Fri, Feb 13, 2004 - Page 3 News List

Powell approves of referendum

FOREIGN POLICY The US Secretary of State also said that strong diplomatic efforts are being made to dissuade the EU from dropping its ban on arms sales to China

By Charles Snyder  /  STAFF REPORTER IN WASHINGTON

US Secretary of State Colin Powell appeared to signal a retreat from the Bush administration's tough line on the Taiwan referendum on Wednesday in testimony before a congressional committee hearing on President George W. Bush's fiscal 2005 budget request for the State Department and foreign affairs.

"Taiwan is a democratic place," he told the House International Relations Committee. "If they choose to have a referendum, they can have a referendum."

Powell omitted from his comments recent administration statements that linked the planned referendum with changing the "status quo" in the Taiwan Strait, a connection Bush and his aides have repeatedly made.

Powell did say, however, in answer to a question by Democrat Sherrod Brown, a co-chairman of the Congressional Taiwan Caucus, that the Bush administration "does not want to see these actions lead in any way to a change in the situation." He did not give details.

Citing the administration's "one China" policy based on the three communiques and the Taiwan Relations Act, "which gives us certain obligations with respect to the security of Taiwan," Powell said, "we don't believe any action should be taken in the region that would unilaterally change the situation."

He added that "we don't really see a need for these referenda."

Powell also said the US is making strong diplomatic efforts to dissuade European nations from dropping their Tienanmen-era ban on sales of weapons to China in view of recent efforts by France and other nations to resume the arms sales.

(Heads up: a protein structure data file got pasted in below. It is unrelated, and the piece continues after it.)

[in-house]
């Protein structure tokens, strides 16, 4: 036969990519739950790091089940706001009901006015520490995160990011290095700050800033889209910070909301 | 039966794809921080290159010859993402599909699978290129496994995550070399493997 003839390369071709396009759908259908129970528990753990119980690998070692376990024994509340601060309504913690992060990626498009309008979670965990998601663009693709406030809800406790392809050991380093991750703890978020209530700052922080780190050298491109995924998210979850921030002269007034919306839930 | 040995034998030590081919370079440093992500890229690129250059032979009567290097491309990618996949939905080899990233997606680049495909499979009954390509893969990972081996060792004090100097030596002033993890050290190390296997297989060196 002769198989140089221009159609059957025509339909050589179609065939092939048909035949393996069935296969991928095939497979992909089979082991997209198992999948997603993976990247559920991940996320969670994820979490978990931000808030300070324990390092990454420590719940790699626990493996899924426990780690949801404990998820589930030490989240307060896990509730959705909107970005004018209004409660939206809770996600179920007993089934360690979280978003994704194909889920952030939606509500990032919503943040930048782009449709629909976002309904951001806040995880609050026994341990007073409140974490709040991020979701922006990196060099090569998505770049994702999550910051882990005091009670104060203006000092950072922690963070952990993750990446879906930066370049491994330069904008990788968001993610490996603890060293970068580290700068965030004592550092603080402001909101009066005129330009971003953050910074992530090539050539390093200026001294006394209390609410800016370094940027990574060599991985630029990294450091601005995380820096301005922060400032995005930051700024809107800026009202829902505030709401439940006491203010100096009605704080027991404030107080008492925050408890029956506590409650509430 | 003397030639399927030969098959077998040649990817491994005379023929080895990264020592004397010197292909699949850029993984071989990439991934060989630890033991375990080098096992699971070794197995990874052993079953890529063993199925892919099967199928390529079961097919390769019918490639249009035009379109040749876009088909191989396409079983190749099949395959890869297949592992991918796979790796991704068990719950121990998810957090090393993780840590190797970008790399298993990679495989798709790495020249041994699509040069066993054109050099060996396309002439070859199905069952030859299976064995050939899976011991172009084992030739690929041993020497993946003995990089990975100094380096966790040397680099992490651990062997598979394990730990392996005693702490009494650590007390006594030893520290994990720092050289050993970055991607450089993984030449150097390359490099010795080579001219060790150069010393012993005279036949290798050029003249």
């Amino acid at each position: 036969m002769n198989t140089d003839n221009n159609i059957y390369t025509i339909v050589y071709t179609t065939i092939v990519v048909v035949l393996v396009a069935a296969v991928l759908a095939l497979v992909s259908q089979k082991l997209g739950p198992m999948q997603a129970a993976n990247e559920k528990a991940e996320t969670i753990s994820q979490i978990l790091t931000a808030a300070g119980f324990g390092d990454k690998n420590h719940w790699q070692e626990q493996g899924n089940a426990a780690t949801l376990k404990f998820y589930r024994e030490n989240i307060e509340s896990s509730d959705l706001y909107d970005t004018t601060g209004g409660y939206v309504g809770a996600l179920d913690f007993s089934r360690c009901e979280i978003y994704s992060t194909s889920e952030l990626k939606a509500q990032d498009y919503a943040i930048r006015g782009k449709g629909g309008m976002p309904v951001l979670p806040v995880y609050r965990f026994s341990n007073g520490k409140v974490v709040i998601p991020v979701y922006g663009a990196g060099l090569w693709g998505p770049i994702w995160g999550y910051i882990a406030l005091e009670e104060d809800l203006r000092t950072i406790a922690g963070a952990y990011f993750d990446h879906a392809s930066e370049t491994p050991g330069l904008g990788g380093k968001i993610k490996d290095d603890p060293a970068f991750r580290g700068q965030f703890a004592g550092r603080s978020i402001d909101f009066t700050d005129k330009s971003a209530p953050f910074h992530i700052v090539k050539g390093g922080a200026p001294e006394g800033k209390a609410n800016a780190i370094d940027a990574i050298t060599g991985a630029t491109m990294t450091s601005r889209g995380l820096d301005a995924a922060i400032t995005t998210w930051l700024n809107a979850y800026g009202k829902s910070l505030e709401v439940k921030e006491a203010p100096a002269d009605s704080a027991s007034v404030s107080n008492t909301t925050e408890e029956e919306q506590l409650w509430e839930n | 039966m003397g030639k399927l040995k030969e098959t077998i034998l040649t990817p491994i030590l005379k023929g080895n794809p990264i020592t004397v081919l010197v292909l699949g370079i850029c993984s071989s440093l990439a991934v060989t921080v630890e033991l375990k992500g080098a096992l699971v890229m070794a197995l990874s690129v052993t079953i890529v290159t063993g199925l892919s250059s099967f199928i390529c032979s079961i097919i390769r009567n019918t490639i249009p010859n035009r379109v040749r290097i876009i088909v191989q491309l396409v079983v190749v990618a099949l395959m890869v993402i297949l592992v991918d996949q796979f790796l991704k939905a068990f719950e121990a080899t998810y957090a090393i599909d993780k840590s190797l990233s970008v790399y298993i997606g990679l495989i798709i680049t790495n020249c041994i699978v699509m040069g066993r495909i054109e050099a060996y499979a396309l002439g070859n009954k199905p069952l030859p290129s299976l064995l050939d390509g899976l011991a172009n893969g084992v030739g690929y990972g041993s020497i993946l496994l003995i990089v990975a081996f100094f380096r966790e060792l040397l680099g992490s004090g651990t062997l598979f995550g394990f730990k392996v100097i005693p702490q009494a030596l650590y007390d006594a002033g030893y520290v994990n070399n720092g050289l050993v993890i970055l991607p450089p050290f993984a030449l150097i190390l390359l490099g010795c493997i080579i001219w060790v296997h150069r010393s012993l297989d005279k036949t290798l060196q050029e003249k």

Powell said he raised the issue with the French foreign minister at lunch last Friday, and with Irish Foreign Minister Brian Cowen before his appearance at the committee hearing on Wednesday.

"I have been talking with all of my European Union colleagues," including foreign ministers Jack Straw of Britain and Joschka Fischer of Germany, he said.

He said he told them "this is something they really need to give long and hard thought to, and not do."

While the EU has shelved the issue for the moment, they will return to it, Powell cautioned the committee, and "we will be pressing our European colleagues not to abandon this policy."

Meanwhile, for the fifth year in a row, Brown and the other three Taiwan caucus co-chairmen introduced legislation in the House endorsing observer status for Taiwan in the meeting of the World Health Assembly in Geneva in May.

The bill authorizes Powell to "introduce a resolution on the floor of the World Health Assembly, before the assembled delegates, in support of Taiwan's participation" in the meeting as an observer.

It was the first time that such a bill had authorized the introduction of such a resolution.

Previous years' versions merely urged the secretary to develop a strategy to secure Taiwan's observer status.

As a result, while the US has spoken in favor of Taiwan in recent meetings, such comments were generally made in meetings on the sidelines of the actual assembly, not in it.

"SARS and avian influenza continue to threaten Taiwan," Brown said. "The case has never been stronger for allowing the people of Taiwan access to the World Health Organization," he said, noting that SARS killed scores of people in Taiwan last year.

As in recent years, the current bill also mandates the secretary to develop and implement a plan to secure observe status in the World Health Assembly for Taiwan.

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